Exploits of an Amateur Dog Trainer - Introduction and Starting the Journey
In the photo, you'll see Wally, the subject of hopefully a series of writing about my attempt at dog training. He's the first dog I've ever attempted to train and spend any amount of time with (he's my mom's dog and I watch/train him) and as luck would have it, he's got fearful tendencies.So my challenge is to not only increase his knowledge, discipline, and confidence, it's also to help him see the world isn't a scary, frightful place.
A little about Wally - I've been working with him for about two years now (my, how time flies!). He's about 3 1/2 years old (his birthday is May 27, 2007), and is a male purebred Coton de Tulear. His breed can be known to be a suspicious and wary sort, and that gets compounded by a lack of early socialization. Given what I've been told about his prior life, this seems to be the case. The things he can be afraid of are numerous. Books, boxes, cords, bags, any of those in new places, re-arranged furniture...and that's just things. Sounds can set him off, he's questionable around kids, he won't bite them, but instead just wants to get away from them, and even my mood can get him quivering as he's a soft dog.
So that's the charge under my instruction. I've never done this before and I'm going to make mistakes. Unfortunately, I didn't come here until this late stage, but I can remember what happened before and how far he's come.
Fortunately, he's come a long way since those early beginnings and now we're entering a new world as both trainer and dog - one where everything is now really interesting and he's being more "dog-like" and I'm having to evolve into a trainer that's able to see what he's doing, and how best to use it to further his development and knowledge.
Starting with the recently published Volume 12 of this "series" I guess you could call it, I'll be sharing our explorations in this new frontier.
Also, in an interest of trying to better organize the volumes, I will separate some of the volumes into categories. With this being as much an entrance gateway as an introduction to the series. You can find those categories at the end of this article. More will be added over time as well, so check back often.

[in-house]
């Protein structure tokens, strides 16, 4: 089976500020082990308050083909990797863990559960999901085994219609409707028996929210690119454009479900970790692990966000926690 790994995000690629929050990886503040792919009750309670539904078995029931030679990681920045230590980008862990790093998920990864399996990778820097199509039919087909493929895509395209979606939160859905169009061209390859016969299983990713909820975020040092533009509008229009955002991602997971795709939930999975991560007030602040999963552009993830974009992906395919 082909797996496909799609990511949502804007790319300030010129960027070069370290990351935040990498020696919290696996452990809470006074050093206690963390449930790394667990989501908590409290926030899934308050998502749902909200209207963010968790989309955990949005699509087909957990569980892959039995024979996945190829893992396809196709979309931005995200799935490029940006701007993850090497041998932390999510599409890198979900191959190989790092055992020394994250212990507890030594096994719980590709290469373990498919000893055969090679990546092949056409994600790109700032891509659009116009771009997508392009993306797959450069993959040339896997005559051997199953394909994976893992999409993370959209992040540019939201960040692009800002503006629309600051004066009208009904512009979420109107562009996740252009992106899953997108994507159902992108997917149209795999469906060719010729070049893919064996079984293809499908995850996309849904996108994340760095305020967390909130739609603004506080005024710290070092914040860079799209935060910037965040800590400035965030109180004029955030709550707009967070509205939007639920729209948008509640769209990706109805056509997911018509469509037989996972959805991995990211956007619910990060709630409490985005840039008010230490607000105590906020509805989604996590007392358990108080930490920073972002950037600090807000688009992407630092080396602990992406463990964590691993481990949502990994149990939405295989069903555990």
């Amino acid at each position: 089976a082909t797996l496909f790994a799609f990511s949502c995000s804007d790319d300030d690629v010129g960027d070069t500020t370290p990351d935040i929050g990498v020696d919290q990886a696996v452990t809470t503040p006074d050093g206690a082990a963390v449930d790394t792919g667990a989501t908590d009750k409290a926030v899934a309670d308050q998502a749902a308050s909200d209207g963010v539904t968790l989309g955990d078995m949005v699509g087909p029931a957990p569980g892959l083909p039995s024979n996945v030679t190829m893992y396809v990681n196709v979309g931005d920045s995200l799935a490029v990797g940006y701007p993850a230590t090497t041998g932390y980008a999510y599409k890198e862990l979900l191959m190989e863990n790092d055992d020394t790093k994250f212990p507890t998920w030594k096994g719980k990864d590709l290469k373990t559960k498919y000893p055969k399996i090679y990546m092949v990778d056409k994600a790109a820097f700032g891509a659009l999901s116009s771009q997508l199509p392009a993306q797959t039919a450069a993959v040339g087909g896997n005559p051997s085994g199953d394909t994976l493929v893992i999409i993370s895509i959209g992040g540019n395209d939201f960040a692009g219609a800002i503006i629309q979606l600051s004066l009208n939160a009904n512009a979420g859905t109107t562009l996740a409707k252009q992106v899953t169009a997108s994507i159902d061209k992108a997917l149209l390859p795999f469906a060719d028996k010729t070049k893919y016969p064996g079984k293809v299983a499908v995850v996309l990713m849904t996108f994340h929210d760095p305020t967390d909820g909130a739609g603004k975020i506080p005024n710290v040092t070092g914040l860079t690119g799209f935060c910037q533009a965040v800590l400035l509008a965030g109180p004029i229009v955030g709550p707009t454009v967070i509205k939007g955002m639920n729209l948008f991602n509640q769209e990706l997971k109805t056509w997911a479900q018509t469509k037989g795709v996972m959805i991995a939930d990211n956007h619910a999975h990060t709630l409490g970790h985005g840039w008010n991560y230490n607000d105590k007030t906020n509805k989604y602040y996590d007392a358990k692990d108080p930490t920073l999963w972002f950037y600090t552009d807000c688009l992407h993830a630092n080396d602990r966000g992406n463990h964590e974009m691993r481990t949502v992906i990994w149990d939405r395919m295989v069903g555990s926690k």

The first thing I had to do was learn how to train a dog. If this sounds backwards (learning AFTER getting the dog), it is. Having done it backwards, I can see why they always say to research both the breed or breed mixes (if known) and learn about training techniques before getting the dog. Still, that didn't help now, so I hit google.
I discovered a method called "clicker training" and that fancy title is just, basically, using the clicker to make a sound that the dog will equate to "Yes! You did it right!"
But the dog doesn't know this sound means anything. So we have to teach it the meaning. This is known as "charging the clicker" and that fancy name is essentially getting the dog to think: Hear click -> Look for reward. Once this happens, when can use the clicker to actually delay the reward delivery until a later time. The click itself starts to become the reward as it's a reminder of the good feeling of food (or whatever rewards, but for Wally, Food > All).
"Charging the Clicker" is simple. Press the clicker. Give the dog food. That's it. He doesn't have to be looking at you, just shove the food in his face. When I first did it with Wally, it was just that. Click -> treat (c/t), which was me shoving a tasty treat in his face. He ate it and looked around like "where the **** did that food just come from?!" I did it again, another c/t. And again. And again. Probably about 15-20 times.
Eventually, I could see him making a connection. At first, he looked around like "where's the food?!" but didn't draw the connection directly. By about the 10th time, he was looking where the food was coming from, from my left hand. It was click->Wally looked at left hand. Once that reaction got nearly instantaneous, I know I was getting there. I ended the session with some praise and left him to think about what just happened.
I did this for a few days and he really started getting into it. "Charging the Clicker" was complete. He was actively drawing a connection between the click and the food, and also where the food was coming from, showing he was expecting it's delivery. Perfect. This also had the effect of helping him think good things happen around me because one of the things he was scared of...was me. This helped him get over it and win him over. Now that I had at least a source of reward for him, he had a reason to hang around me and see what this fellow is all about.
More by this Author
Some insights and observations on training soft dogs from my working with Wally.
Discovering and learning about calming signals and how reading them when your dog gives them is useful during training.
Coton de Tulears, or Cotons for short, are interesting little dogs that have fun personalities and easy to live with temperaments. Here, we'll look at more of their traits and personality.